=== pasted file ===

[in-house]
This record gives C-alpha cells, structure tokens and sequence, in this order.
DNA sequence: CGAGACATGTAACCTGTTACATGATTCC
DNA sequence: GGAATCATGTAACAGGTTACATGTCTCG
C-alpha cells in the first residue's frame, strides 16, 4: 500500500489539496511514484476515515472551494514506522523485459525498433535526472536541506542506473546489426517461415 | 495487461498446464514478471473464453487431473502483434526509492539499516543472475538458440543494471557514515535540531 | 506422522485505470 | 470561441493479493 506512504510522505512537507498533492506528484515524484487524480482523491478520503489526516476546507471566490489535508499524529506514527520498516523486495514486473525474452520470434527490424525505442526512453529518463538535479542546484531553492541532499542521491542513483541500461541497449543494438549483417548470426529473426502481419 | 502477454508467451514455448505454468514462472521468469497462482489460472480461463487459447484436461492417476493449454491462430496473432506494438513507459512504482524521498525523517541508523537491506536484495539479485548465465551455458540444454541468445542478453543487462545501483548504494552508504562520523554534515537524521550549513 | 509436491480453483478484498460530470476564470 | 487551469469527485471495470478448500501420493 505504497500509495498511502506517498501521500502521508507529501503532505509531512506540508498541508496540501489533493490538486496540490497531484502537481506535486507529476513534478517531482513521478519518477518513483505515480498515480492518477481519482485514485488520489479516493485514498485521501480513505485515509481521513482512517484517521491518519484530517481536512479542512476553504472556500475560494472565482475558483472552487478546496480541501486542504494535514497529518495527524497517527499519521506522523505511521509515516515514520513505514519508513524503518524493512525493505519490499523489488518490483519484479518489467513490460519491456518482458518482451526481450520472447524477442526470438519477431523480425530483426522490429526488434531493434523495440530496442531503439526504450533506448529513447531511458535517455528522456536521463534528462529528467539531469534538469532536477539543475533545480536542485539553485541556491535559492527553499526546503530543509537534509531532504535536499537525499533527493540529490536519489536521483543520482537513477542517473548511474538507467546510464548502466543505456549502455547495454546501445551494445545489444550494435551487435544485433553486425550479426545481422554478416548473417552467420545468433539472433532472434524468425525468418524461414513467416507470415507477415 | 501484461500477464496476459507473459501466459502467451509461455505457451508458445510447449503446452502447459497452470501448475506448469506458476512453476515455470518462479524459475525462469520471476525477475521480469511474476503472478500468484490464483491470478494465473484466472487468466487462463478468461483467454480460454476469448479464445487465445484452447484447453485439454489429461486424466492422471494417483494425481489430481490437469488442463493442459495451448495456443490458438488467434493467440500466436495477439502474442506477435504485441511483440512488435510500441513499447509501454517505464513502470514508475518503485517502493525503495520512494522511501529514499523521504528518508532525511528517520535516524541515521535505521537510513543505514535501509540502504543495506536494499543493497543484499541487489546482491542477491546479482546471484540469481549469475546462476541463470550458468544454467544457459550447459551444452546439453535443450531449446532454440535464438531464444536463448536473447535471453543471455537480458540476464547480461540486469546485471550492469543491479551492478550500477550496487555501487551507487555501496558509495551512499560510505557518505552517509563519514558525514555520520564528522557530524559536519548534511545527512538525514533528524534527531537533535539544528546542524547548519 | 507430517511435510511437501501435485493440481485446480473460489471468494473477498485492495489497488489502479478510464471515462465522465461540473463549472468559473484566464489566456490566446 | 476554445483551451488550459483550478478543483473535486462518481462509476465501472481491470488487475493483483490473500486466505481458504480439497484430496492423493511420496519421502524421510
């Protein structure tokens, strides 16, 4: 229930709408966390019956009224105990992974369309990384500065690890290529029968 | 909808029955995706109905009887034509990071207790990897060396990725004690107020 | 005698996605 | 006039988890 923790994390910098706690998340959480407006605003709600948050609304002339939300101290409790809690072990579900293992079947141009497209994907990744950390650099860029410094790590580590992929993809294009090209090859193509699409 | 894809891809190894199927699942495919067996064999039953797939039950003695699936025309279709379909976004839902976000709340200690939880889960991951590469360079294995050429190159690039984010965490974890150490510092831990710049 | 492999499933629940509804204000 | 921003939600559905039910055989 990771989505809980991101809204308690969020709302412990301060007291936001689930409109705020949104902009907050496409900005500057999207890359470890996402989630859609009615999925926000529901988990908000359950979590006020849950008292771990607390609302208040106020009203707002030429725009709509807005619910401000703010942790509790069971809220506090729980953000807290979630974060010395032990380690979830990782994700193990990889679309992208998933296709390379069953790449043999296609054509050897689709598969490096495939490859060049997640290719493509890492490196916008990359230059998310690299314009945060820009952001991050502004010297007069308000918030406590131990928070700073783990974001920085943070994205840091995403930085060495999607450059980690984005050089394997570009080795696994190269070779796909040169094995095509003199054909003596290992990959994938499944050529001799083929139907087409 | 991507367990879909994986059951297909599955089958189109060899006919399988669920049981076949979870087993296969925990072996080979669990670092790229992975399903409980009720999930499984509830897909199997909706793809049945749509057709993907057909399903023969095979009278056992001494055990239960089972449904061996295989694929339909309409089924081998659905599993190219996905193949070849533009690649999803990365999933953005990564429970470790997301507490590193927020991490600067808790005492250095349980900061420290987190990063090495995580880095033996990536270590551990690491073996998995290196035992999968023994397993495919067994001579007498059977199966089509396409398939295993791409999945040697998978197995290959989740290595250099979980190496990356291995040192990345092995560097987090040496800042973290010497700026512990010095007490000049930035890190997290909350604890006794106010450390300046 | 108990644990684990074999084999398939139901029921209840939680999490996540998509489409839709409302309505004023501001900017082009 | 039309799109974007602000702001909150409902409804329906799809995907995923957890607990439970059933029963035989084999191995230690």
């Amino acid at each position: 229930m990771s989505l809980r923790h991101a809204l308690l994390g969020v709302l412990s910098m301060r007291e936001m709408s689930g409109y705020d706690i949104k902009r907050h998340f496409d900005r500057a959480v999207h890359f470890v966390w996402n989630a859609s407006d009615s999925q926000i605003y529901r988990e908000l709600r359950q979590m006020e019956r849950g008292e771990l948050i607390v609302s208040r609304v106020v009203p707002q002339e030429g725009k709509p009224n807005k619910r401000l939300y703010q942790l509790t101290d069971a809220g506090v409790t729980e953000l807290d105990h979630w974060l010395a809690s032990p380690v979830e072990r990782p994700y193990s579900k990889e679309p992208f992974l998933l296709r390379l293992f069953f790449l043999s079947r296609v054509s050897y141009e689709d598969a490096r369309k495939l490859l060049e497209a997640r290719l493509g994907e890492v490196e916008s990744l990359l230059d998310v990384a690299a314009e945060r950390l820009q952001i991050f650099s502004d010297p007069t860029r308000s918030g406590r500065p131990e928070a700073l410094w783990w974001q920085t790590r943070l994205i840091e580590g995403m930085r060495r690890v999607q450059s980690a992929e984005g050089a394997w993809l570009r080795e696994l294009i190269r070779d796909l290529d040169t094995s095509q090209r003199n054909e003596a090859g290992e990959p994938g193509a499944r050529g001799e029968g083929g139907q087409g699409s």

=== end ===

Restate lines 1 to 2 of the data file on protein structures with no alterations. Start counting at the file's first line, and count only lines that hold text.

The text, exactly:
[in-house]
This record gives C-alpha cells, structure tokens and sequence, in this order.